The New York Times writes about the shifting meaning of "perpetuity" when the word is applied to putting multimillion-dollar donors' names on cultural institutions. The article was prompted by Lincoln Center's recent deal with the heirs of 1970s patron Avery Fisher to allow the venue to change the name of its concert hall in hopes of attracting a lucrative new gift, and it cites other donor pacts in which perpetuity carried a time limit.
"Perpetuity is usually a matter of negotiation now," said William D. Zabel, an attorney for the Fisher family, which received $15-million to give up naming rights to the New York Philharmonic's hall. Mr. Zabel has also negotiated naming pacts that sunset after the donor's last grandchild dies, or gives a family right of first refusal when a deal expires. He said donors who accept time limits are being more charitable because they empower an institution to reap future financial benefits.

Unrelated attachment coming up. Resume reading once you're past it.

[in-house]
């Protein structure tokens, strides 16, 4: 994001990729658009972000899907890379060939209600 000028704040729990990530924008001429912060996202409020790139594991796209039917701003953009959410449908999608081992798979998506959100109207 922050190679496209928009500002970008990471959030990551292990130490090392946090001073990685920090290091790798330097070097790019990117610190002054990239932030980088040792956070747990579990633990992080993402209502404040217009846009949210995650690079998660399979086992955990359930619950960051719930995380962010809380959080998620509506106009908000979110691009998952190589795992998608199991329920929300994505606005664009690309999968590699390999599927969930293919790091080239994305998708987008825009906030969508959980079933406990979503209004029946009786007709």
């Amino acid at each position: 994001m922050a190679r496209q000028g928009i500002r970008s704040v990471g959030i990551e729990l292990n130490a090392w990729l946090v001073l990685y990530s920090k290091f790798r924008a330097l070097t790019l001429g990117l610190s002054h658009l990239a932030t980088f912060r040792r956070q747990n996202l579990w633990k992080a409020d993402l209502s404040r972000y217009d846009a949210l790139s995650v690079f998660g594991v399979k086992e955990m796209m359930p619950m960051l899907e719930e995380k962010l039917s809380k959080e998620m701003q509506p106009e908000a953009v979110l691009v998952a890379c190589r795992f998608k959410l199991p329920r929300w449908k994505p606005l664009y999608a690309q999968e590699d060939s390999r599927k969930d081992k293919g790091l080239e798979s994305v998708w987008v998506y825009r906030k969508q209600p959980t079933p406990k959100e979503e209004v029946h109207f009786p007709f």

Read a Chronicle of Philanthropy opinion column about the Lincoln Center's renaming agreement for Avery Fisher Hall.